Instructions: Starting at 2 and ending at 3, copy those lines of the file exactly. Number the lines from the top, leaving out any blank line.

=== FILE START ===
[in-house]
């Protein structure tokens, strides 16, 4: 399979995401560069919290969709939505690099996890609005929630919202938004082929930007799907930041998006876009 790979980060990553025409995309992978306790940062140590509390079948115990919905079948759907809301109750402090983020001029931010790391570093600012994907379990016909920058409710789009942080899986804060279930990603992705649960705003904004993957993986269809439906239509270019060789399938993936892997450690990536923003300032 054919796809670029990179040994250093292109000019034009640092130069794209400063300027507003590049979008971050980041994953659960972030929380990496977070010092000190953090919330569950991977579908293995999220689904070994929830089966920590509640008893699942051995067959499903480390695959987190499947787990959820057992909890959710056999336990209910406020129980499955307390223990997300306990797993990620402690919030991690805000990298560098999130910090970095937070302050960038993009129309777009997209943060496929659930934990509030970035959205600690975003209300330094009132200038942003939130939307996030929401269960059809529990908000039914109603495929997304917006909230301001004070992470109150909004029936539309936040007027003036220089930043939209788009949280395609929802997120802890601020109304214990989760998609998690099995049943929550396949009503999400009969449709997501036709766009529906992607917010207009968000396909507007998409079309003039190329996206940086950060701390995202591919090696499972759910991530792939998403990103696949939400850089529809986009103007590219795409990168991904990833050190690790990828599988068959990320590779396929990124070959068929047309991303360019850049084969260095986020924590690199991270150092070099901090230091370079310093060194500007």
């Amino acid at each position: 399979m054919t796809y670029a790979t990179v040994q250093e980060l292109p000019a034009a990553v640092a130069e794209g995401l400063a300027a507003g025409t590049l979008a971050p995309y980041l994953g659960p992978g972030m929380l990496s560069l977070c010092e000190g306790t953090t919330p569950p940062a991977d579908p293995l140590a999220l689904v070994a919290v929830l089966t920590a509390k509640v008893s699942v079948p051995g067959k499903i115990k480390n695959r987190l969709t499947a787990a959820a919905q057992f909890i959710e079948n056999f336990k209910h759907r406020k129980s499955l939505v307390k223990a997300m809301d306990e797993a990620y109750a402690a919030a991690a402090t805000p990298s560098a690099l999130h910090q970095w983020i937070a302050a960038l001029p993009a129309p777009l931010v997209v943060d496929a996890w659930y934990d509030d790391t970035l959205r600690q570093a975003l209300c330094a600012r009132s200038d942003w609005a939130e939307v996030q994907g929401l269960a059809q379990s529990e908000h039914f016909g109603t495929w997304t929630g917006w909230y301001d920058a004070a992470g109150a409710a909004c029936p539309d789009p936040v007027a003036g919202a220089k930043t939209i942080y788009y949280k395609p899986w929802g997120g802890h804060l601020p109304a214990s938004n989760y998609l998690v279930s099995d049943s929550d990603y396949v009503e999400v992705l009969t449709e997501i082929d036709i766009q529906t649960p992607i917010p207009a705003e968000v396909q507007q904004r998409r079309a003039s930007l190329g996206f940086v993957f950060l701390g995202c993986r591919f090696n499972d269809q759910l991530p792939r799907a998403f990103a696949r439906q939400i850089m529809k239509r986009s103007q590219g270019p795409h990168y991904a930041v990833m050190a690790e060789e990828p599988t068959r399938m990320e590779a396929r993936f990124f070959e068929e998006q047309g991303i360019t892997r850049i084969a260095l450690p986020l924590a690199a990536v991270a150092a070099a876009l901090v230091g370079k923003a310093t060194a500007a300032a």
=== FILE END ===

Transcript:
């Protein structure tokens, strides 16, 4: 399979995401560069919290969709939505690099996890609005929630919202938004082929930007799907930041998006876009 790979980060990553025409995309992978306790940062140590509390079948115990919905079948759907809301109750402090983020001029931010790391570093600012994907379990016909920058409710789009942080899986804060279930990603992705649960705003904004993957993986269809439906239509270019060789399938993936892997450690990536923003300032 054919796809670029990179040994250093292109000019034009640092130069794209400063300027507003590049979008971050980041994953659960972030929380990496977070010092000190953090919330569950991977579908293995999220689904070994929830089966920590509640008893699942051995067959499903480390695959987190499947787990959820057992909890959710056999336990209910406020129980499955307390223990997300306990797993990620402690919030991690805000990298560098999130910090970095937070302050960038993009129309777009997209943060496929659930934990509030970035959205600690975003209300330094009132200038942003939130939307996030929401269960059809529990908000039914109603495929997304917006909230301001004070992470109150909004029936539309936040007027003036220089930043939209788009949280395609929802997120802890601020109304214990989760998609998690099995049943929550396949009503999400009969449709997501036709766009529906992607917010207009968000396909507007998409079309003039190329996206940086950060701390995202591919090696499972759910991530792939998403990103696949939400850089529809986009103007590219795409990168991904990833050190690790990828599988068959990320590779396929990124070959068929047309991303360019850049084969260095986020924590690199991270150092070099901090230091370079310093060194500007």
């Amino acid at each position: 399979m054919t796809y670029a790979t990179v040994q250093e980060l292109p000019a034009a990553v640092a130069e794209g995401l400063a300027a507003g025409t590049l979008a971050p995309y980041l994953g659960p992978g972030m929380l990496s560069l977070c010092e000190g306790t953090t919330p569950p940062a991977d579908p293995l140590a999220l689904v070994a919290v929830l089966t920590a509390k509640v008893s699942v079948p051995g067959k499903i115990k480390n695959r987190l969709t499947a787990a959820a919905q057992f909890i959710e079948n056999f336990k209910h759907r406020k129980s499955l939505v307390k223990a997300m809301d306990e797993a990620y109750a402690a919030a991690a402090t805000p990298s560098a690099l999130h910090q970095w983020i937070a302050a960038l001029p993009a129309p777009l931010v997209v943060d496929a996890w659930y934990d509030d790391t970035l959205r600690q570093a975003l209300c330094a600012r009132s200038d942003w609005a939130e939307v996030q994907g929401l269960a059809q379990s529990e908000h039914f016909g109603t495929w997304t929630g917006w909230y301001d920058a004070a992470g109150a409710a909004c029936p539309d789009p936040v007027a003036g919202a220089k930043t939209i942080y788009y949280k395609p899986w929802g997120g802890h804060l601020p109304a214990s938004n989760y998609l998690v279930s099995d049943s929550d990603y396949v009503e999400v992705l009969t449709e997501i082929d036709i766009q529906t649960p992607i917010p207009a705003e968000v396909q507007q904004r998409r079309a003039s930007l190329g996206f940086v993957f950060l701390g995202c993986r591919f090696n499972d269809q759910l991530p792939r799907a998403f990103a696949r439906q939400i850089m529809k239509r986009s103007q590219g270019p795409h990168y991904a930041v990833m050190a690790e060789e990828p599988t068959r399938m990320e590779a396929r993936f990124f070959e068929e998006q047309g991303i360019t892997r850049i084969a260095l450690p986020l924590a690199a990536v991270a150092a070099a876009l901090v230091g370079k923003a310093t060194a500007a300032a």